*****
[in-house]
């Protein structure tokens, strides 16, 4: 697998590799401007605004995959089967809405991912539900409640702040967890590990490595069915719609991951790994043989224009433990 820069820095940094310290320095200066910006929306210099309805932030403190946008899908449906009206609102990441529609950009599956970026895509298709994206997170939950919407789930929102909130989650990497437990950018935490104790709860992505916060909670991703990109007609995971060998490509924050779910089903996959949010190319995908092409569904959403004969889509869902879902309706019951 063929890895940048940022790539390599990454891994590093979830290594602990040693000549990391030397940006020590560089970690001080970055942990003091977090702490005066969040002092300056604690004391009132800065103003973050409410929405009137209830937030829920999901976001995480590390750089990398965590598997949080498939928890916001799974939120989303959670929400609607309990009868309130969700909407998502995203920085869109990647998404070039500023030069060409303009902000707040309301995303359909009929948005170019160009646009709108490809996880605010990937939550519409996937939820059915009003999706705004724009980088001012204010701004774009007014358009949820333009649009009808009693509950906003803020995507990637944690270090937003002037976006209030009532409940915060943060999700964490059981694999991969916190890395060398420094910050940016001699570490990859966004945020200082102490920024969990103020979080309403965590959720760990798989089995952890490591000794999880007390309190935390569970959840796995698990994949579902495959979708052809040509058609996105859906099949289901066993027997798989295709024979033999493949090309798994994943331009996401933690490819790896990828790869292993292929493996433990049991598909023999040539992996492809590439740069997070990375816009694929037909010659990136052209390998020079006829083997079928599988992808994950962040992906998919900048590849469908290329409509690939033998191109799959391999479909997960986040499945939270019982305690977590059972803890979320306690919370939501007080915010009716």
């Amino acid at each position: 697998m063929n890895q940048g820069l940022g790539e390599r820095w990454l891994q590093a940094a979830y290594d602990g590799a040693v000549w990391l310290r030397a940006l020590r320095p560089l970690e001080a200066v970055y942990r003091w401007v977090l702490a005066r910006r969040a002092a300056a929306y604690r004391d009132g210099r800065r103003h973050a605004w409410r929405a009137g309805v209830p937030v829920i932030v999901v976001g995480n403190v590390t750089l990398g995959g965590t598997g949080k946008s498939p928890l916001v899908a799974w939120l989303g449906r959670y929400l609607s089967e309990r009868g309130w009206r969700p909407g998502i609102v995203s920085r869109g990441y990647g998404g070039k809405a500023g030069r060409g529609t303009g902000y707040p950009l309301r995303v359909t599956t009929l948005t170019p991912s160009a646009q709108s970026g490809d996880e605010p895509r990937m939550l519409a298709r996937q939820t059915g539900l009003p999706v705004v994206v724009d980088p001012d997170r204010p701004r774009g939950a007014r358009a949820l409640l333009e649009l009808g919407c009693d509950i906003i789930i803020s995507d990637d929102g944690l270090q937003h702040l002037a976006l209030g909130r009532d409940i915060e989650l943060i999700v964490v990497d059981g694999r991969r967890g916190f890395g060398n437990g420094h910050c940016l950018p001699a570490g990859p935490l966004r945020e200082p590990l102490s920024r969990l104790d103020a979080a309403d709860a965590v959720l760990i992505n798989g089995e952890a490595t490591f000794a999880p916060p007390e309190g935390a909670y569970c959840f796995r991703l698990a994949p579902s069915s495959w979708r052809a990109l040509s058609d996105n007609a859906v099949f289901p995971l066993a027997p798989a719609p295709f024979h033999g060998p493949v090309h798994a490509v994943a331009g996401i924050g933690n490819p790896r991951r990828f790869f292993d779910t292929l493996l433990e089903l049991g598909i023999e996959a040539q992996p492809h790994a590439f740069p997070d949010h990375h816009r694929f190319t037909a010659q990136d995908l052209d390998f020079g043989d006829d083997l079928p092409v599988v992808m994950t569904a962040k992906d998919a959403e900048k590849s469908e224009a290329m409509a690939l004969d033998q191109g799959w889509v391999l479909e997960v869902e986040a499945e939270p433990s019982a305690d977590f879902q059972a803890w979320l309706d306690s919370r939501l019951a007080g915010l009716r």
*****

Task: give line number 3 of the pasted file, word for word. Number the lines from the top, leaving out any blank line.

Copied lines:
């Amino acid at each position: 697998m063929n890895q940048g820069l940022g790539e390599r820095w990454l891994q590093a940094a979830y290594d602990g590799a040693v000549w990391l310290r030397a940006l020590r320095p560089l970690e001080a200066v970055y942990r003091w401007v977090l702490a005066r910006r969040a002092a300056a929306y604690r004391d009132g210099r800065r103003h973050a605004w409410r929405a009137g309805v209830p937030v829920i932030v999901v976001g995480n403190v590390t750089l990398g995959g965590t598997g949080k946008s498939p928890l916001v899908a799974w939120l989303g449906r959670y929400l609607s089967e309990r009868g309130w009206r969700p909407g998502i609102v995203s920085r869109g990441y990647g998404g070039k809405a500023g030069r060409g529609t303009g902000y707040p950009l309301r995303v359909t599956t009929l948005t170019p991912s160009a646009q709108s970026g490809d996880e605010p895509r990937m939550l519409a298709r996937q939820t059915g539900l009003p999706v705004v994206v724009d980088p001012d997170r204010p701004r774009g939950a007014r358009a949820l409640l333009e649009l009808g919407c009693d509950i906003i789930i803020s995507d990637d929102g944690l270090q937003h702040l002037a976006l209030g909130r009532d409940i915060e989650l943060i999700v964490v990497d059981g694999r991969r967890g916190f890395g060398n437990g420094h910050c940016l950018p001699a570490g990859p935490l966004r945020e200082p590990l102490s920024r969990l104790d103020a979080a309403d709860a965590v959720l760990i992505n798989g089995e952890a490595t490591f000794a999880p916060p007390e309190g935390a909670y569970c959840f796995r991703l698990a994949p579902s069915s495959w979708r052809a990109l040509s058609d996105n007609a859906v099949f289901p995971l066993a027997p798989a719609p295709f024979h033999g060998p493949v090309h798994a490509v994943a331009g996401i924050g933690n490819p790896r991951r990828f790869f292993d779910t292929l493996l433990e089903l049991g598909i023999e996959a040539q992996p492809h790994a590439f740069p997070d949010h990375h816009r694929f190319t037909a010659q990136d995908l052209d390998f020079g043989d006829d083997l079928p092409v599988v992808m994950t569904a962040k992906d998919a959403e900048k590849s469908e224009a290329m409509a690939l004969d033998q191109g799959w889509v391999l479909e997960v869902e986040a499945e939270p433990s019982a305690d977590f879902q059972a803890w979320l309706d306690s919370r939501l019951a007080g915010l009716r």